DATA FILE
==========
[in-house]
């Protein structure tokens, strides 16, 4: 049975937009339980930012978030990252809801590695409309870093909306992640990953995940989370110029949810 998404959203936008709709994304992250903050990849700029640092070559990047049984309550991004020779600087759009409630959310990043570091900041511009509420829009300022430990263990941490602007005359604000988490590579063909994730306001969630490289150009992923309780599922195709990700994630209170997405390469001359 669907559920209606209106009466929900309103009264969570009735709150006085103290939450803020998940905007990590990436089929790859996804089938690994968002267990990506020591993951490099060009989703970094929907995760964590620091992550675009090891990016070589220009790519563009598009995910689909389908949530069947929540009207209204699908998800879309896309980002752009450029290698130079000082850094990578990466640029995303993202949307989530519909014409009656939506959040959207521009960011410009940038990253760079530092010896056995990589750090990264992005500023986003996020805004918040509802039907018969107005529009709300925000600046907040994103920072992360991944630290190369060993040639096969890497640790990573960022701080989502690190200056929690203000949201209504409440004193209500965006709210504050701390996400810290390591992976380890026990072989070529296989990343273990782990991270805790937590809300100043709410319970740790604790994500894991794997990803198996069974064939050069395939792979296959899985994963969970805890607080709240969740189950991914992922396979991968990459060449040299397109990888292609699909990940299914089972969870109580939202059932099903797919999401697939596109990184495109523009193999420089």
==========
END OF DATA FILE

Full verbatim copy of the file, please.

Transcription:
[in-house]
């Protein structure tokens, strides 16, 4: 049975937009339980930012978030990252809801590695409309870093909306992640990953995940989370110029949810 998404959203936008709709994304992250903050990849700029640092070559990047049984309550991004020779600087759009409630959310990043570091900041511009509420829009300022430990263990941490602007005359604000988490590579063909994730306001969630490289150009992923309780599922195709990700994630209170997405390469001359 669907559920209606209106009466929900309103009264969570009735709150006085103290939450803020998940905007990590990436089929790859996804089938690994968002267990990506020591993951490099060009989703970094929907995760964590620091992550675009090891990016070589220009790519563009598009995910689909389908949530069947929540009207209204699908998800879309896309980002752009450029290698130079000082850094990578990466640029995303993202949307989530519909014409009656939506959040959207521009960011410009940038990253760079530092010896056995990589750090990264992005500023986003996020805004918040509802039907018969107005529009709300925000600046907040994103920072992360991944630290190369060993040639096969890497640790990573960022701080989502690190200056929690203000949201209504409440004193209500965006709210504050701390996400810290390591992976380890026990072989070529296989990343273990782990991270805790937590809300100043709410319970740790604790994500894991794997990803198996069974064939050069395939792979296959899985994963969970805890607080709240969740189950991914992922396979991968990459060449040299397109990888292609699909990940299914089972969870109580939202059932099903797919999401697939596109990184495109523009193999420089």